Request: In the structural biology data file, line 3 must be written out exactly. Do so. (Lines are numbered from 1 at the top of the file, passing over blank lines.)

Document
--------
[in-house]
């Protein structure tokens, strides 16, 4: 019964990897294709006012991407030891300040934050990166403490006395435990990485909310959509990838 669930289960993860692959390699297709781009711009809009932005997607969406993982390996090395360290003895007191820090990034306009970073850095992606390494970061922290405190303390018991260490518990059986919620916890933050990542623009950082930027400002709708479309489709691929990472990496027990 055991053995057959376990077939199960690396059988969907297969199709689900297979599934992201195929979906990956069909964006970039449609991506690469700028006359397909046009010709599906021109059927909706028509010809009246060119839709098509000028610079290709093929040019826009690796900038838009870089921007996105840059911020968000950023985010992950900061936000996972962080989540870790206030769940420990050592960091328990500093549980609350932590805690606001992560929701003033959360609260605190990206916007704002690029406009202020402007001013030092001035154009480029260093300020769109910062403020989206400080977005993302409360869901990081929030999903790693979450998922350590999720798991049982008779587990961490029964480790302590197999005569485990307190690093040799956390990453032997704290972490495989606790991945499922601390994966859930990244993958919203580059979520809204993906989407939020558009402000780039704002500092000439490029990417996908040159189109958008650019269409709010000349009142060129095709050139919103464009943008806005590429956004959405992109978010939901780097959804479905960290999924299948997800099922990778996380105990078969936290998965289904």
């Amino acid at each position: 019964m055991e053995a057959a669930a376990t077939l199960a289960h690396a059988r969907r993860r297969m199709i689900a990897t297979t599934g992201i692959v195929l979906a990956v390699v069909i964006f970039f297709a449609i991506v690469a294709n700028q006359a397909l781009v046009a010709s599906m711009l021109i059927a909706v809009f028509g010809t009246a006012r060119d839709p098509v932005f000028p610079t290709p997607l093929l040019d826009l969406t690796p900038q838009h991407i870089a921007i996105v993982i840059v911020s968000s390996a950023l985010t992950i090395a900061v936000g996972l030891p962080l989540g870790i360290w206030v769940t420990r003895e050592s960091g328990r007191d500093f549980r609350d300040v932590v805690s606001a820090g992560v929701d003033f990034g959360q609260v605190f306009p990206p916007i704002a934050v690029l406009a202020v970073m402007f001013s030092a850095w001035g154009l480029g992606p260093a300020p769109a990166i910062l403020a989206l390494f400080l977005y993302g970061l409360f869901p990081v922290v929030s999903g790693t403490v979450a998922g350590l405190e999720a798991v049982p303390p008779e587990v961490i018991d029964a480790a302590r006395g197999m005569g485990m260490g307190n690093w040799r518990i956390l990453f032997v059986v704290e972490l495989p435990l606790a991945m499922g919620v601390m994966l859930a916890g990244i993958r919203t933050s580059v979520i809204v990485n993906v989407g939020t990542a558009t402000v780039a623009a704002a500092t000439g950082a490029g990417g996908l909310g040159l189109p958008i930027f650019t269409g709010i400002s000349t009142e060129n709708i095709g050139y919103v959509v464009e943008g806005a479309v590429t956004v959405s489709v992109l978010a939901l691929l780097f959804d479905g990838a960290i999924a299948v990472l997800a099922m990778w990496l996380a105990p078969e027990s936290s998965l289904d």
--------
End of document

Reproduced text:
């Amino acid at each position: 019964m055991e053995a057959a669930a376990t077939l199960a289960h690396a059988r969907r993860r297969m199709i689900a990897t297979t599934g992201i692959v195929l979906a990956v390699v069909i964006f970039f297709a449609i991506v690469a294709n700028q006359a397909l781009v046009a010709s599906m711009l021109i059927a909706v809009f028509g010809t009246a006012r060119d839709p098509v932005f000028p610079t290709p997607l093929l040019d826009l969406t690796p900038q838009h991407i870089a921007i996105v993982i840059v911020s968000s390996a950023l985010t992950i090395a900061v936000g996972l030891p962080l989540g870790i360290w206030v769940t420990r003895e050592s960091g328990r007191d500093f549980r609350d300040v932590v805690s606001a820090g992560v929701d003033f990034g959360q609260v605190f306009p990206p916007i704002a934050v690029l406009a202020v970073m402007f001013s030092a850095w001035g154009l480029g992606p260093a300020p769109a990166i910062l403020a989206l390494f400080l977005y993302g970061l409360f869901p990081v922290v929030s999903g790693t403490v979450a998922g350590l405190e999720a798991v049982p303390p008779e587990v961490i018991d029964a480790a302590r006395g197999m005569g485990m260490g307190n690093w040799r518990i956390l990453f032997v059986v704290e972490l495989p435990l606790a991945m499922g919620v601390m994966l859930a916890g990244i993958r919203t933050s580059v979520i809204v990485n993906v989407g939020t990542a558009t402000v780039a623009a704002a500092t000439g950082a490029g990417g996908l909310g040159l189109p958008i930027f650019t269409g709010i400002s000349t009142e060129n709708i095709g050139y919103v959509v464009e943008g806005a479309v590429t956004v959405s489709v992109l978010a939901l691929l780097f959804d479905g990838a960290i999924a299948v990472l997800a099922m990778w990496l996380a105990p078969e027990s936290s998965l289904d």